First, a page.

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Congratulations to this year’s national research award winners!

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Academician Ülo Lepik has, by this year, been active in the field of research and development for 68 years, and he has a pioneering role in the optimisation of the plasticity theory and construction elements. To a large extent, we have him to thank for the position Estonian mechanics held on both sides of the Iron Curtain and still holds today.

Academician Raimund-Johannes Ubar’s greatest contribution to the Estonian research and engineering community has been the founding of an internationally renowned school of research. The binary decision diagrams he implemented nearly 40 years ago caused a global boom in computer science. By now, these have become one of the most important theoretical models in digital system design and diagnostics.

The annual awards for the best research works completed and published in the previous four years were presented to:

  • Urmas Nagel and Toomas Rõõmin exact sciences for the research cycle “Interaction of THz radiation with magnetic excitations”. Their research is focused on the unusual effects of extremely high magnetic fields in various solid bodies, and the electric and magnetic processes happening in these. The possibilities of the THz spectroscopy they use have broadened the overall understanding of matter behaviour and light interaction, and may open the way for potential new applications.
  • Tõnis Kangerin chemistry and molecular biology for the research work “Asymmetric organocatalytic cascade reactions”. The application of organocatalysis has led to the creation of several new reaction paths; the identification of project mechanisms has provided the opportunity for the targeted directing of the mechanisms. The new discovered reactions and developed synthesis paths have already been realised in creating components for new antiviral and antibacterial as well as nervine medications.
  • Maarja Kruusmaain technical sciences for the research cycle “Movement and senses of biologically inspired underwater robots”. Her research in the field of underwater robotics has offered solutions that enable underwater vehicles to autonomously cover distances as well as position themselves and make important decisions independently. The key factor in the research has been the lateral line—a flow-sensitive fish organ.
  • Sulev Kõks and Külli Kingoin medical science for their research and development work “Pathogenesis of chronical inflammatory skin disease”. The crowning achievement of their research cycle was the discovery of the important role of congenital immunity, which has greatly influenced the understanding of chronical inflammatory skin disease pathogenesis.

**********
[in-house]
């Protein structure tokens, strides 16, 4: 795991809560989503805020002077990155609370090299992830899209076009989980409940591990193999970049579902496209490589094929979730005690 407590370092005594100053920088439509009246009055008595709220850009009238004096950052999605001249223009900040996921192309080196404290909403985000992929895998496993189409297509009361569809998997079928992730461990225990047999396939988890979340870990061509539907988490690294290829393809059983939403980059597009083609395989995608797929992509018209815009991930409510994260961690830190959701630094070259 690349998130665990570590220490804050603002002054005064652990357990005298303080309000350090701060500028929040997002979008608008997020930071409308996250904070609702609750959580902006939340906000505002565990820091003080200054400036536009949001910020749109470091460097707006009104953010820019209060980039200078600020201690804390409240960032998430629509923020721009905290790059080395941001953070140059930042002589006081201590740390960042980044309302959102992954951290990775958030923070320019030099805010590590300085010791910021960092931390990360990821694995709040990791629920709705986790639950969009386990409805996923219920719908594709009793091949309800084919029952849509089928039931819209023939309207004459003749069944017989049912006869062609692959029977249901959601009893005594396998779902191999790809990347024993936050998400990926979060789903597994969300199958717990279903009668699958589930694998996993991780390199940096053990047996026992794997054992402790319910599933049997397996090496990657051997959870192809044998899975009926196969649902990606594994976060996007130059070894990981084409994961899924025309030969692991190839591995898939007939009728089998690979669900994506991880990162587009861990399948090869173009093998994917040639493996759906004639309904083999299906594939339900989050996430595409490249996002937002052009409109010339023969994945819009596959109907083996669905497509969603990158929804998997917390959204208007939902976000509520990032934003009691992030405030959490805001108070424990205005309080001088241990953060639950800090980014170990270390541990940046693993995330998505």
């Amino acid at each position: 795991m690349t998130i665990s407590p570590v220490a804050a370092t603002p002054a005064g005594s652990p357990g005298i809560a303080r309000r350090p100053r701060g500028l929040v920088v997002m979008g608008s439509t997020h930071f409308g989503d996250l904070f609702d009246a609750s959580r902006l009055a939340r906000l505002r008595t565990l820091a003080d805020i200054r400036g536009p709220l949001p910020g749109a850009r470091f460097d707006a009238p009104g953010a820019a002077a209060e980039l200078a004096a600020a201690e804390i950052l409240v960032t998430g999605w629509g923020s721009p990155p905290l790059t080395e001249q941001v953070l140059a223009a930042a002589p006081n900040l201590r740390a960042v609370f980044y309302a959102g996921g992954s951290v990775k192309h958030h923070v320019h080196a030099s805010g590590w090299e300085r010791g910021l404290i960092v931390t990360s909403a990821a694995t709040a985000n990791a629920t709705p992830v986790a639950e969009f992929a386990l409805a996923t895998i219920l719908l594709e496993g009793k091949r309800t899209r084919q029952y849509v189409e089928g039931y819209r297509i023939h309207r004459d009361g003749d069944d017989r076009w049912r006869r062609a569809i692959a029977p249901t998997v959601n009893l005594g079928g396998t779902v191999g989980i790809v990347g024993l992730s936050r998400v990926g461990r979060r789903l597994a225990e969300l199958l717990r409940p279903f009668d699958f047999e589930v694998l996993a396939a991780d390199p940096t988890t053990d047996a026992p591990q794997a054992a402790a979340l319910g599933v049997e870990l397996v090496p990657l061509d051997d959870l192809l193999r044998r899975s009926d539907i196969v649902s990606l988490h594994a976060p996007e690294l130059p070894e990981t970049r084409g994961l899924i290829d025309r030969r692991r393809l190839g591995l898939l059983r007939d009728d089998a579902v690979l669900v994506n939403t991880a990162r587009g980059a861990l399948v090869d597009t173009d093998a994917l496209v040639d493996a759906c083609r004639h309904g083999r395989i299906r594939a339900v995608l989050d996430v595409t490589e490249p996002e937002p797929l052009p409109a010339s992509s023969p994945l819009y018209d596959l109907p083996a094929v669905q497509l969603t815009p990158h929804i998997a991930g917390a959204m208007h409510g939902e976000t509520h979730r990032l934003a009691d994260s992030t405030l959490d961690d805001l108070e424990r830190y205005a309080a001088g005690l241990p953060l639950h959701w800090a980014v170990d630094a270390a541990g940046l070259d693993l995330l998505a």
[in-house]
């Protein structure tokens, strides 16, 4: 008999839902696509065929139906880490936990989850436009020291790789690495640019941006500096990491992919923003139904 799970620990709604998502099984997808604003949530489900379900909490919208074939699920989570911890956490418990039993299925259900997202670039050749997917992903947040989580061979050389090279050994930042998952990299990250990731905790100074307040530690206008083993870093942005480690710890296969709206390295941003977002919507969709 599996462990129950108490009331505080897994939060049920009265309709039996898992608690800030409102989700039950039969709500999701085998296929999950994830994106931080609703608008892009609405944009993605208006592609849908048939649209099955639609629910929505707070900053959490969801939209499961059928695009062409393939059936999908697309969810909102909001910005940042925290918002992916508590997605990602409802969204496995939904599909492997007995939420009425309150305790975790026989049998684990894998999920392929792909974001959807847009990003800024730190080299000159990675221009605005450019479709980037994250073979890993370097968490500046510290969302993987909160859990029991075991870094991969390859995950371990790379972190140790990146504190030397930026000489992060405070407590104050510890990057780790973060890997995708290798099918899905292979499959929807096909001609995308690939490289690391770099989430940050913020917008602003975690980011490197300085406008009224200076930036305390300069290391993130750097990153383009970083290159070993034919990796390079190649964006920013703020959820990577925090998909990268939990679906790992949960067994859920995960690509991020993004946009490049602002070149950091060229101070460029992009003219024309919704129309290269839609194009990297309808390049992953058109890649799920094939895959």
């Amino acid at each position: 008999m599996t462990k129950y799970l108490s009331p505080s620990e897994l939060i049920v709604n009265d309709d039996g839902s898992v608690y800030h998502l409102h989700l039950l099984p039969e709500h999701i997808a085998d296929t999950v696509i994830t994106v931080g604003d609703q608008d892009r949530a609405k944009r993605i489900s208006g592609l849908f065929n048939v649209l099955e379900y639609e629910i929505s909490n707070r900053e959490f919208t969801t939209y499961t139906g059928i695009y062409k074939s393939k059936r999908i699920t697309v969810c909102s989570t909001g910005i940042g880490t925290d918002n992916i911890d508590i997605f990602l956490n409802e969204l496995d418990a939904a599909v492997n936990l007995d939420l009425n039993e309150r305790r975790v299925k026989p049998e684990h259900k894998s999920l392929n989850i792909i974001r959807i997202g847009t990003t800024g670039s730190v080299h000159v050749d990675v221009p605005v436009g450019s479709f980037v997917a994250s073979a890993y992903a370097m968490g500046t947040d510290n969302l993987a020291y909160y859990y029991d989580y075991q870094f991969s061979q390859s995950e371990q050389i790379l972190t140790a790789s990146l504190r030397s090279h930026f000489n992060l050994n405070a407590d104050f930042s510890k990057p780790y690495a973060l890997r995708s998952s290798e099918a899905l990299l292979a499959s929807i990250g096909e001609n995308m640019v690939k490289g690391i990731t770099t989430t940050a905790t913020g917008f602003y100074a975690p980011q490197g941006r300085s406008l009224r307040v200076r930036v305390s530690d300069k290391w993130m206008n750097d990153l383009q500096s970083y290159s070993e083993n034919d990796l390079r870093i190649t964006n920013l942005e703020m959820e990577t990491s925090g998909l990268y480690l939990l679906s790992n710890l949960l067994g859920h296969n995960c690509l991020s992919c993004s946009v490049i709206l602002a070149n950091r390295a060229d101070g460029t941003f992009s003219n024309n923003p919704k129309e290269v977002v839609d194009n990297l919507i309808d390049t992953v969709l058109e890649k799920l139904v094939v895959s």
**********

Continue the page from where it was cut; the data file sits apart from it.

• Martin Zobel (team leader), John Davison, Mari Moora, Maarja Öpikin geology and biology for the research cycle “Factors influencing plant and fungal community diversity and their interrelations”. The team was the first in the world to adequately describe the quantitative connections between plant biodiversity and ecosystem productivity. They decoded the role of a mysterious fungi group invisible to the naked eye—the so-called arbuscular mycorrhiza—in the life of plant communities, the variation of this fungi group’s biodiversity on the global and regional scale, and the risks the impoverishment of these communities pose for our nature.
  • Arne Sellinin agricultural science for the research cycle “The impact of climate change on trees’ water exchange, growth and the condition of forest ecosystems”. His research highlights the previously unknown effects of climate change on our forests. The rise in air humidity caused by additional precipitation limits nutrient absorption and decreases the photosynthetic capacity and growth of deciduous trees. In addition, the trees that have become accustomed to a more humid air have higher respiration costs. Identifying this reaction in hemiboreal forest stands allows specifying the prognoses for the forests’ condition and implementing necessary proactive measures.
  • Tiina Randma-Liivin social studies for the research work “Challenges to Estonia’s state administration in the context of European comparative studies”. Based on a comparative analysis of austerity policies that 14 European states used during the economic crisis, Randma-Liiv offers several solutions for organising cooperation between state agencies in a better manner, reacting to crisis situations and managing budget cuts both in Estonia as well as on a wider scale in the European Union.
  • Tõnu-Andrus Tannbergin the humanities for the research cycle “The military history of Estonia” and “The history of Estonia in the Soviet period”. His research, which is based on successful work in the archives, connects material on Estonian history with the specific context of world history. His approach on Soviet power and the operational mechanisms of repressive bodies and armed resistance in Estonia, the presentation of the role of the Baltic Provinces in the formation of the armies of the Russian Empire, as well as the demonstration of the importance of Estonian-born men’s military experience in establishing the Republic of Estonia are valued as trustworthy and skilfully analysed sources of historical data.

National research awards will be presented on 24 February in Tallinn at the hall of the Estonian Academy of Sciences.

Original post (in Estonian) from the Estonian Academy of Sciences

This article was supported by the European Regional Development Fund through Estonian Research Council.

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